BEIJING: Compulsory foreign language lessons were "necessary" for pupils in China's primary and junior high schools, an education official said Tuesday.
Sun Xiaobing, director of the policy and regulation department of the Ministry of Education, made the comment in response to a netizen's question about compulsory English lessons before pupils went to senior high schools.
"Chinese should be able to communicate with people from other countries," Sun said. "Training from childhood is a stitch in time that can save nine."
The netizen claimed English took up too much of pupils' study time and only a very small number of them would actually use it when they grew up.
"It is very ironic parents and students spend so much time and money learning something they don't use," the netizen said.
But Sun said foreign languages were not necessarily a tool for professional communication, but a necessity for daily life.
"Don't you want to tour abroad? Don't you want to talk to foreign friends during those trips?" Sun said.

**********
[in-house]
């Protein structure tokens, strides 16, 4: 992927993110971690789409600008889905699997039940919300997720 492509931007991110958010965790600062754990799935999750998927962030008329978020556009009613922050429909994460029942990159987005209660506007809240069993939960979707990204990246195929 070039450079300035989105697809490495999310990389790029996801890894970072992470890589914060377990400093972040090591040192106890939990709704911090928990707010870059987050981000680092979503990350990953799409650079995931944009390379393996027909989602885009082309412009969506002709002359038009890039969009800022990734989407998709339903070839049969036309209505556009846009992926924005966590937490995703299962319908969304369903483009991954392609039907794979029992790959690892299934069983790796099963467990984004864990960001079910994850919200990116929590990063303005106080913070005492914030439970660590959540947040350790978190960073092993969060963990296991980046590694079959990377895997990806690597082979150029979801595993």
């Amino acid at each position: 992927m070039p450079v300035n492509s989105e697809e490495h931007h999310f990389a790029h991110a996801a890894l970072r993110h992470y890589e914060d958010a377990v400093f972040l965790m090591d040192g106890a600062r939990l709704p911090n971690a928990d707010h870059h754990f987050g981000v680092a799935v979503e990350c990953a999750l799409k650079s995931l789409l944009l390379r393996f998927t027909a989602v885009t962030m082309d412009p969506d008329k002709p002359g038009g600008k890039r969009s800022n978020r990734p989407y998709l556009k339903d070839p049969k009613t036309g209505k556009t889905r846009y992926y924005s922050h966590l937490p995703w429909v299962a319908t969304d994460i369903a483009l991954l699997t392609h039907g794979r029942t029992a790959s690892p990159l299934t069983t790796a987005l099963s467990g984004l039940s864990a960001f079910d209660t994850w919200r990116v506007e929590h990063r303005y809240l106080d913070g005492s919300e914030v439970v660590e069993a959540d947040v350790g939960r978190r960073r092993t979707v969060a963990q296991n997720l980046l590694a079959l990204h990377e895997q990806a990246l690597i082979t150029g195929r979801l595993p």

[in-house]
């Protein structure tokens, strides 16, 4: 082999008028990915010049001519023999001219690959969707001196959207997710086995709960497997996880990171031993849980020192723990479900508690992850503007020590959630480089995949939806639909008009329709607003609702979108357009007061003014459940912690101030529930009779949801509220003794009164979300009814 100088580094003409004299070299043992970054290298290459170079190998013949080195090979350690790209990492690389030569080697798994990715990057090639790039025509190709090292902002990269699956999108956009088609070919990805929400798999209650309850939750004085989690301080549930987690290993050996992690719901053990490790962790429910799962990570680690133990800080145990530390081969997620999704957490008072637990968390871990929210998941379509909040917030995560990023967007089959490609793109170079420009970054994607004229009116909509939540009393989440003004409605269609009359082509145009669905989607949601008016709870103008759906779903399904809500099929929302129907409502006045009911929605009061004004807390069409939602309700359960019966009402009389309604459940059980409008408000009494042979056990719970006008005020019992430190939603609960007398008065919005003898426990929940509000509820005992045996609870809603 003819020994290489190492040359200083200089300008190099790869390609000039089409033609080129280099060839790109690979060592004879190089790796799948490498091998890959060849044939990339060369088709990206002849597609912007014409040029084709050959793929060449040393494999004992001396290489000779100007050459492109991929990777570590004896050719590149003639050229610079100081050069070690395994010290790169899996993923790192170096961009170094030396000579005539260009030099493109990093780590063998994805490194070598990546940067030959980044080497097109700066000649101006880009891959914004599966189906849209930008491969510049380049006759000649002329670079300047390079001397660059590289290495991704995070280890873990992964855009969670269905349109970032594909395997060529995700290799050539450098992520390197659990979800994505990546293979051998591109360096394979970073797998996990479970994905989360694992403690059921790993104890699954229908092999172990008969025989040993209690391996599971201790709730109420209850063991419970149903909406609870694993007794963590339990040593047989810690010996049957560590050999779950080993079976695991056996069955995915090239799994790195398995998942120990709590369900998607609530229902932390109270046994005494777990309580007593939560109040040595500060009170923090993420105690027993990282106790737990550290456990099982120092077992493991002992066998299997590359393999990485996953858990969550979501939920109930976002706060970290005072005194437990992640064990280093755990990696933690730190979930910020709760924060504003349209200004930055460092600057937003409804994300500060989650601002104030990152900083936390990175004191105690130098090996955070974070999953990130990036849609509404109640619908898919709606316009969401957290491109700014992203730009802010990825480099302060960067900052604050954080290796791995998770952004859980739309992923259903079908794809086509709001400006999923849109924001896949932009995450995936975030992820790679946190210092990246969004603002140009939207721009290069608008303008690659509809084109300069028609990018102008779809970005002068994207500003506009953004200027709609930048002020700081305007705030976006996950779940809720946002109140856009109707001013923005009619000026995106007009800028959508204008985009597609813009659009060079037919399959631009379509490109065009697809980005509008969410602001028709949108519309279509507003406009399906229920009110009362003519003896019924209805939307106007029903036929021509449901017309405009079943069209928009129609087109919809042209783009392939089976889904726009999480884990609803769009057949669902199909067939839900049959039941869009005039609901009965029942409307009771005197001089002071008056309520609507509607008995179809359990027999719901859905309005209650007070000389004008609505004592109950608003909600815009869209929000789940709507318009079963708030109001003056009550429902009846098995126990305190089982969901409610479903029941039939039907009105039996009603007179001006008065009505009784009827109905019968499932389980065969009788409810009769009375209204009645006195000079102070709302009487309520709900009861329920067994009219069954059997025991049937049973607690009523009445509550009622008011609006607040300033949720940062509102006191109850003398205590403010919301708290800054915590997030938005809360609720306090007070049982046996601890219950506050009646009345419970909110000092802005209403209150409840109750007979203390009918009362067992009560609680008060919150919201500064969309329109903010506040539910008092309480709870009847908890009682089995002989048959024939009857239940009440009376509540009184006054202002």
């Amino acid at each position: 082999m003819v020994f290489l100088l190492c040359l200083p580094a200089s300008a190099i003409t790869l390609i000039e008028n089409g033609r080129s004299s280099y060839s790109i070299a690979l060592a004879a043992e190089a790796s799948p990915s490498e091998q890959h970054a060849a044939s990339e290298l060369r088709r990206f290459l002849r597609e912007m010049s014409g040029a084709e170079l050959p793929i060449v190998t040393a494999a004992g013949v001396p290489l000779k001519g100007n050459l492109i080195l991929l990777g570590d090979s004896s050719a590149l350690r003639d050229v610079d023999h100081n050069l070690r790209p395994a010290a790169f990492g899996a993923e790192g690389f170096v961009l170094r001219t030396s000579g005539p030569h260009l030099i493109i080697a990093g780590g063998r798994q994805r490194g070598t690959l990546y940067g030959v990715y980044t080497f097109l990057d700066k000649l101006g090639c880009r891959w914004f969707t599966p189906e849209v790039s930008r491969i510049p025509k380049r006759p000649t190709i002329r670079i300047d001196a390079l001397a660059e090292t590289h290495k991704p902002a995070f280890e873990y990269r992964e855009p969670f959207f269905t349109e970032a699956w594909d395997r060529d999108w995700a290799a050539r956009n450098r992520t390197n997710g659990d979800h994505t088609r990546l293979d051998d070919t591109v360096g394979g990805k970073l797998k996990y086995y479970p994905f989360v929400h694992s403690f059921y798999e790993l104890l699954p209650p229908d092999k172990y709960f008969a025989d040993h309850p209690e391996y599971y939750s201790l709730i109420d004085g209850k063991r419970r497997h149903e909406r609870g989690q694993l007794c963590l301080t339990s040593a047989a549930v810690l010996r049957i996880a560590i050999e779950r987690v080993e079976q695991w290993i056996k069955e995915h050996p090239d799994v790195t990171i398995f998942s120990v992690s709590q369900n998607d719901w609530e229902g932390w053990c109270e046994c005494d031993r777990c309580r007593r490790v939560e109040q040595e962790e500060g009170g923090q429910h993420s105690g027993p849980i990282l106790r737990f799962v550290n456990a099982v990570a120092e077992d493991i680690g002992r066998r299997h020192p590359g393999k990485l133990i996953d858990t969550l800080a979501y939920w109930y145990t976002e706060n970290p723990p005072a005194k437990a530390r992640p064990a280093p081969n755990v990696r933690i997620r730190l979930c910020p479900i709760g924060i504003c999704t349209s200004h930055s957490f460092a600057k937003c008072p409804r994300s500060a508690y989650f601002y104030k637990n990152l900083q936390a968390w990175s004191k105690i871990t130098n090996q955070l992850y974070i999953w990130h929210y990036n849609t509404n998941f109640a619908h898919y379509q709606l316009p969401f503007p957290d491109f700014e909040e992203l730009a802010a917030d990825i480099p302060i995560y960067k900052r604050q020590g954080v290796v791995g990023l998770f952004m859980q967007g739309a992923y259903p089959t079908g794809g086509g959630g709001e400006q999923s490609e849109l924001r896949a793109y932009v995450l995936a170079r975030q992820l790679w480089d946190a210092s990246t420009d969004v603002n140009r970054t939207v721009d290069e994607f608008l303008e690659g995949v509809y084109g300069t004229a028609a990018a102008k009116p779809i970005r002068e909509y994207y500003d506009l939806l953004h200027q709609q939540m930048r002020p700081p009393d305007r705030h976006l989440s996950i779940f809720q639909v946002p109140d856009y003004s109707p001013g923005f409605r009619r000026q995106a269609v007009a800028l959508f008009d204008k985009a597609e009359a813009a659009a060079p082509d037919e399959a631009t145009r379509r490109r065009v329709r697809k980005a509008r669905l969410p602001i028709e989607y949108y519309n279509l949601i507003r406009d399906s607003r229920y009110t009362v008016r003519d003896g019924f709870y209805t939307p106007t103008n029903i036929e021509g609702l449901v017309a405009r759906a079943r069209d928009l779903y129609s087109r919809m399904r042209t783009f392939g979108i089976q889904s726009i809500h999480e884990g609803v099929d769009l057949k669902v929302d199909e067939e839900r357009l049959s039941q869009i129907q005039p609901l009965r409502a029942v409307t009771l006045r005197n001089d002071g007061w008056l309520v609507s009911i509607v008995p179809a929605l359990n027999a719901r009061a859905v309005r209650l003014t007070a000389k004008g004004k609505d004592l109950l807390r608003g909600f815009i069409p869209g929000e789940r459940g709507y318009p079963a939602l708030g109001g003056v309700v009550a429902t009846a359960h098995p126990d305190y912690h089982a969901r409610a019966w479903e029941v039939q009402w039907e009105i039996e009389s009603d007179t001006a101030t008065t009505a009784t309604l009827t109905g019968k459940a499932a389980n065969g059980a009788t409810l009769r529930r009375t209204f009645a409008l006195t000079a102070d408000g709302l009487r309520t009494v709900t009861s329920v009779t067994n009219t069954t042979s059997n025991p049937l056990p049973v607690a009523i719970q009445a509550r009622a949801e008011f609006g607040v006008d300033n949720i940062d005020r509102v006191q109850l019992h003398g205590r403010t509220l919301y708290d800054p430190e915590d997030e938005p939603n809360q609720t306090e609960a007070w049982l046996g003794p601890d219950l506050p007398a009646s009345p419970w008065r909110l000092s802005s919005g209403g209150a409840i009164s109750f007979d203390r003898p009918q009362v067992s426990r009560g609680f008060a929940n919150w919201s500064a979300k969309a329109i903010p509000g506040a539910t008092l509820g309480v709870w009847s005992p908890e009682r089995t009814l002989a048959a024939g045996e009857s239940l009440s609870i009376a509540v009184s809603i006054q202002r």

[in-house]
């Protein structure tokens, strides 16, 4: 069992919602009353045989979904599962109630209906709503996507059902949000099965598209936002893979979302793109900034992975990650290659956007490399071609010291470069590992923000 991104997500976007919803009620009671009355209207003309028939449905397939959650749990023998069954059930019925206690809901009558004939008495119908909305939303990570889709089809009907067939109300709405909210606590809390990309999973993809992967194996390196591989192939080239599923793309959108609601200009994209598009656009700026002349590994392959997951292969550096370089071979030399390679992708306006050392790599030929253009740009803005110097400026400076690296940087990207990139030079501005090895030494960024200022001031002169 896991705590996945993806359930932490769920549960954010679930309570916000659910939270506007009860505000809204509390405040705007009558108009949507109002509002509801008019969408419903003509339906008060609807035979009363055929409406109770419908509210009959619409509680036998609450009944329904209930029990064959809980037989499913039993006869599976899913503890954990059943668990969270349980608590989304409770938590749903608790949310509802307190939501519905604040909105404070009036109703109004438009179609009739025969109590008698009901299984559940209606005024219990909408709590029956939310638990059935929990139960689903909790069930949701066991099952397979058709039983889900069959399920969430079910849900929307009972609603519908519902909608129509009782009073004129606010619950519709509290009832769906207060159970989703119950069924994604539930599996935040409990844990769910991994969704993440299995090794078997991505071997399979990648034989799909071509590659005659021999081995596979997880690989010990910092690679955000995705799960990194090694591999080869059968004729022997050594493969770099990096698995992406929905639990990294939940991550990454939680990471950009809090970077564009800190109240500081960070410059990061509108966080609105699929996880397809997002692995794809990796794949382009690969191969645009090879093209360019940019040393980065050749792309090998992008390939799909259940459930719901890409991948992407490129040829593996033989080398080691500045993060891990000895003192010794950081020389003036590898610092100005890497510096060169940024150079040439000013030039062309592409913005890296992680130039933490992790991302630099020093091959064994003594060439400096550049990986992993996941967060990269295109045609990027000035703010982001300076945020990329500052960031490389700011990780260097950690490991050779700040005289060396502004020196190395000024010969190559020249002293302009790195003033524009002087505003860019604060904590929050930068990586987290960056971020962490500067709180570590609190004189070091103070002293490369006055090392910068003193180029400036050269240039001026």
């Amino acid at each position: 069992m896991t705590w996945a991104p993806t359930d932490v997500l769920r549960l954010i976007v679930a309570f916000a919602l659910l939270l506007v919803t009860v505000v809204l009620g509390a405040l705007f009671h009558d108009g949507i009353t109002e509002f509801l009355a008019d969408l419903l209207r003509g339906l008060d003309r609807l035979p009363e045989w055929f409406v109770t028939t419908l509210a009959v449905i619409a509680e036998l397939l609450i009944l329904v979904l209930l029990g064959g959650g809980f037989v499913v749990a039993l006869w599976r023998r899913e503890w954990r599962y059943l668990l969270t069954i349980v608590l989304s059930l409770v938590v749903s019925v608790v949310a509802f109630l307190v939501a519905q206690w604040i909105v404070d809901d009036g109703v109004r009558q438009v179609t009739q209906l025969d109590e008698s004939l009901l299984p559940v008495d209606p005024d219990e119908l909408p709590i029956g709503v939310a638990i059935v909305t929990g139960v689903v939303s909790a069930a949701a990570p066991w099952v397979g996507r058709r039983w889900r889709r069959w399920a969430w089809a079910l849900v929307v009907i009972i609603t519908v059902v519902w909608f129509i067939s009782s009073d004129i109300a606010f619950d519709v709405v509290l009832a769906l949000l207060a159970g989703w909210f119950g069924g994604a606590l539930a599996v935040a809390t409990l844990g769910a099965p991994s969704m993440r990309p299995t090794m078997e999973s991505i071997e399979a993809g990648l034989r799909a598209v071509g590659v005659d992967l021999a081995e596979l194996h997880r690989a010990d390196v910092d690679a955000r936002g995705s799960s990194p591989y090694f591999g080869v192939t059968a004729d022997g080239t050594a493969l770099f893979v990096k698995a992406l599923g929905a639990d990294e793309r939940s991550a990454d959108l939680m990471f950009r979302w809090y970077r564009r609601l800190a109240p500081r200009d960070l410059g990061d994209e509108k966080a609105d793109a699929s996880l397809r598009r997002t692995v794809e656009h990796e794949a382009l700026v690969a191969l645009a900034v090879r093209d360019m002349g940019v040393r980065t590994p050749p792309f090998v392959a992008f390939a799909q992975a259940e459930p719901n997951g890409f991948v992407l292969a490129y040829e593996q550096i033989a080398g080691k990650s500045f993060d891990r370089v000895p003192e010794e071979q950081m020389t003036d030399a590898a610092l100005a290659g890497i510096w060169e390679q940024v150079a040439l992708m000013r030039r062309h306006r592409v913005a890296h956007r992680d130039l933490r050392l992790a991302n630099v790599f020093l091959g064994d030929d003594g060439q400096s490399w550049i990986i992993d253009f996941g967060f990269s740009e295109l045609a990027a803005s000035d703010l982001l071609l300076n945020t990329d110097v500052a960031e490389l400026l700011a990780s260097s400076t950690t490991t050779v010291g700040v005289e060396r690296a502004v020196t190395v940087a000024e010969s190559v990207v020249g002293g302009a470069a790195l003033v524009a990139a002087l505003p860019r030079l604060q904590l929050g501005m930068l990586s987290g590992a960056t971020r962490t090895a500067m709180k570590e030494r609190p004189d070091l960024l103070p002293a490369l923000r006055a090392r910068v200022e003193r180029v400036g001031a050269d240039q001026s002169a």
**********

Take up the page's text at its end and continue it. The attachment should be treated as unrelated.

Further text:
"Also, at last year's Beijing Olympics, we could talk directly with foreigners if we could speak their languages."
Chinese pupils take compulsory English lessons from third grade in primary school all the way to college.
On a forum at china.com, about 98 percent of the readers agreed with a posting calling for the dropping of English as a compulsory course in primary and middle schools.
"My daughter has mixed English words with Chinese pinyin, which is pathetic," another netizen said.
But Wang Jieting, a 26-year-old English teacher at a Shanghai college, said she endorsed an early start to learning foreign languages as she believed English was sometimes more important than Chinese in students' future careers.
This was the case especially in big cities such as Shanghai with a large number of foreigners and multi-national companies, she said. "So, the earlier children start learning, the better." (Xinhua) Updated: 2009-08-25 19:58